Anyone who has gone through the hassle and burden of dealing with a surprise medical bill understands how important it is for Congress to address this issue. The rising costs of health care are difficult enough for families to manage as it is without these unexpected bills that result from patients unknowingly receiving out-of-network care.
Having dealt with these surprise medical bills firsthand, I hope that Congress makes it a priority to end this unfair practice once and for all. Let me tell my personal experience. Over a year ago my wife went to an Annapolis-based dental medical provider. She was assured that our insurance would cover her procedure other than a small co-pay.
Several months later we received a “surprise” bill for $800 with the notation that no, after all, she was not covered. We protested to the provider who said they would look into it and then proceeded to send us additional bills with monthly interest charges added.
We then appealed to the insurance company who said they would review and get back to us. Several months later and we do not yet have a resolution. We do have, however, a regular series of past due monthly bills now increasing the amount owed to almost $1,000.
Our legislators, however, must be careful not to pass any solution that would undermine care or threaten access for any patient. That means avoiding a particularly harmful proposal known as benchmarking.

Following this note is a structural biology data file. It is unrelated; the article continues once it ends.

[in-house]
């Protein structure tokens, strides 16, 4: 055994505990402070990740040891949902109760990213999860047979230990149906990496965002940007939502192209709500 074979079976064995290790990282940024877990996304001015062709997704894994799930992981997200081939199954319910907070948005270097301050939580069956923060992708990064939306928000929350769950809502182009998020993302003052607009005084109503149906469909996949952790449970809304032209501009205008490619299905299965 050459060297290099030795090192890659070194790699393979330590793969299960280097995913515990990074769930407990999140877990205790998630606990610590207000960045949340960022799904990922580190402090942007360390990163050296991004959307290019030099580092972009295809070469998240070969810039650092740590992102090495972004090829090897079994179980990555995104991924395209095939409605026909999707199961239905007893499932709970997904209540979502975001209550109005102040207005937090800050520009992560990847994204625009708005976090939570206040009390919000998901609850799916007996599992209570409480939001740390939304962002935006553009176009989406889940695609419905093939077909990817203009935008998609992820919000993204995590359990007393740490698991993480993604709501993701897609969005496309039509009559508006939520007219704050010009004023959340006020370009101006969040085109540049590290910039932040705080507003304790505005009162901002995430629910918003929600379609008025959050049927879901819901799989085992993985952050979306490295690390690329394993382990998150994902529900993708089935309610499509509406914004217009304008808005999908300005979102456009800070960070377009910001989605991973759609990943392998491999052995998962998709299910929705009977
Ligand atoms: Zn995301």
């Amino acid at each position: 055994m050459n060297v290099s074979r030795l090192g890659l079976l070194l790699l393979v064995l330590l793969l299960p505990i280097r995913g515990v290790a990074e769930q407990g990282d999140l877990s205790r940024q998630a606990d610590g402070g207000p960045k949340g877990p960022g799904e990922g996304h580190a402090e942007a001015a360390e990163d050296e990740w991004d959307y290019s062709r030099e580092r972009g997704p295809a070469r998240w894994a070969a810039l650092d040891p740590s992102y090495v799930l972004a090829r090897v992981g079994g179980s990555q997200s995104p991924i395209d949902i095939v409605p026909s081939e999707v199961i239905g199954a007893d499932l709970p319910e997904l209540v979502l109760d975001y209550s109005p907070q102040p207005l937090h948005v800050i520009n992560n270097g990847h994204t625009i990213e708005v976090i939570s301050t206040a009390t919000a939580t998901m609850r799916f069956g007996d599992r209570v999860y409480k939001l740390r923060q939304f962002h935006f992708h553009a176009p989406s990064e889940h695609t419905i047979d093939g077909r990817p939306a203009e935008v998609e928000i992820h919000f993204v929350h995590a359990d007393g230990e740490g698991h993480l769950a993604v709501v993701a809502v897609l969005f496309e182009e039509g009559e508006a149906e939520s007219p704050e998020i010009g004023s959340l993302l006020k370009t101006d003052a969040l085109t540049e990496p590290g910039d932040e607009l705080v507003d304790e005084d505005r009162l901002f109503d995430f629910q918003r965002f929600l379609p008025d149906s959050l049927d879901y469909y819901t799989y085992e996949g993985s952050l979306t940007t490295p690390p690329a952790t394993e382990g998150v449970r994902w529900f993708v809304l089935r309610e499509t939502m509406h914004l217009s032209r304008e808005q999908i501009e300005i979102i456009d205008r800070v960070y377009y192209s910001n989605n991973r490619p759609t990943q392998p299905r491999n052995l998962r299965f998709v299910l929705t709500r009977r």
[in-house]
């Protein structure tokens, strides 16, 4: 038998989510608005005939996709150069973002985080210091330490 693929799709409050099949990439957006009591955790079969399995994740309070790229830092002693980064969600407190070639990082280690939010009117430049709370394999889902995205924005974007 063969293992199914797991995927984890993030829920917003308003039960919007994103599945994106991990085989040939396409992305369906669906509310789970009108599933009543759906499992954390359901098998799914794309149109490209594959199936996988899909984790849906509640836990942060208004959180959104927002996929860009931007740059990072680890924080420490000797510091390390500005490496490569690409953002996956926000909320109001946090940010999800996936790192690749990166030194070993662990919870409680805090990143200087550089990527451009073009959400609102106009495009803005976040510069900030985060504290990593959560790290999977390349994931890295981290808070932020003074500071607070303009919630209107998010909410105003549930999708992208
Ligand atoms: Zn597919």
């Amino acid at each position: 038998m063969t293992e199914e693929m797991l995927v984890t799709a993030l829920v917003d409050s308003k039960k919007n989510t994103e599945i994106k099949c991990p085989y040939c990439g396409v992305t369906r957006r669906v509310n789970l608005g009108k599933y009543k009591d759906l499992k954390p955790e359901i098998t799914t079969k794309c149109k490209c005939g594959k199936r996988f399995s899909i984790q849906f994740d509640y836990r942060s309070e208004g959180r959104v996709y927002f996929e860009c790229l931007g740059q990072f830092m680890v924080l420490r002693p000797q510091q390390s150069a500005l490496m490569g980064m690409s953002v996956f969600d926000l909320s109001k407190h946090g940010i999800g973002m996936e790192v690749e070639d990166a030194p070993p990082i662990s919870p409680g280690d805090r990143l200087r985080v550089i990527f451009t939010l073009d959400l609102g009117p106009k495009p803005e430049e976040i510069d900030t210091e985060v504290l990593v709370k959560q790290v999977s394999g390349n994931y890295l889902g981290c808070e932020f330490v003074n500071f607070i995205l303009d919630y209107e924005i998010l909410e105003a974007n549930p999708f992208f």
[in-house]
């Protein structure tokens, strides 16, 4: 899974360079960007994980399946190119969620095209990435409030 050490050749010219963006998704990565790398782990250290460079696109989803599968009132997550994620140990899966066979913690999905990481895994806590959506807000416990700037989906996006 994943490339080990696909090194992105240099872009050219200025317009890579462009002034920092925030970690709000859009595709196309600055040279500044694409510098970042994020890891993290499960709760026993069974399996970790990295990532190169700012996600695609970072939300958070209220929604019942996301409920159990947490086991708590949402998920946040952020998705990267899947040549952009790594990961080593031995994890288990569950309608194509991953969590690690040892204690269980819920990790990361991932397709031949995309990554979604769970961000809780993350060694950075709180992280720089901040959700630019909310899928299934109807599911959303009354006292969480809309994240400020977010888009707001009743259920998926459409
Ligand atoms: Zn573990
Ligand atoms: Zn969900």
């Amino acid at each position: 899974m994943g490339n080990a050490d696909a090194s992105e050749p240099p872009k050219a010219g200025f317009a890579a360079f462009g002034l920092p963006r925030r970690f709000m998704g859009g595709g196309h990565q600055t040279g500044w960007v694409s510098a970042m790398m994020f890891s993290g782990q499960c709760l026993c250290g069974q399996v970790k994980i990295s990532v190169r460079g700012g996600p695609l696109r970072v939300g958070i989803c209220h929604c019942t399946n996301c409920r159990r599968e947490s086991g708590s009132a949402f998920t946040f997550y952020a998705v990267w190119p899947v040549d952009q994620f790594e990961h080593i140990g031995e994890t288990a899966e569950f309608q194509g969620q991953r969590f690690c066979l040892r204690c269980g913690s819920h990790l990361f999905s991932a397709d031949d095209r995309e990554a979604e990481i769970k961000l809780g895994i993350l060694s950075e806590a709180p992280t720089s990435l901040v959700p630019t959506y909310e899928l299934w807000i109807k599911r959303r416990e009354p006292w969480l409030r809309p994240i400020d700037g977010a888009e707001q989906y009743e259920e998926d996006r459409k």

Under a benchmarking-based approach to surprise medical billing, the government would set out-of-network rates for physicians using insurance companies’ in-network averages. Since in-network rates include steep discounts, this model would essentially give insurers greater power to demand drastic payment cuts to physicians. In turn, that would pass enormous financial losses onto local hospitals and emergency rooms, many of which are struggling just to keep doors open in the face of a growing doctor shortage and high provider consolidation rates.
Particularly for rural communities in Maryland and throughout the country, benchmarking could exacerbate both of these issues, further eliminating choices and driving up costs for vulnerable patients. Jeopardizing access or quality of care for some of our nation’s hardest-to-reach communities is no way to solve the problem of surprise medical billing.
Congress should instead address this issue through legislation that uses independent dispute resolution. Under IDR, both insurers and providers would be able to negotiate out-of-network payment disputes through a simple, transparent and online process overseen by an independent mediator.
Not only would this mediator be able to determine fair, market-based payments, but also the process would ensure our more at-risk hospitals and emergency rooms serving rural communities remain financially strong and secure through initial payments to providers. Moreover, IDR would incentivize insurers to grow, rather than continue to shrink, their provider networks.
IDR is the best approach Congress has at solving the problem of surprise medical billing in a way that is fair to all parties. Our congressional delegation has always served the people of Maryland well — I trust that they will help champion the IDR process and work to include it in any legislation that passes Congress on this matter.
–PARRIS N. GLENDENING
The writer was Maryland’s governor from 1995 to 2003.
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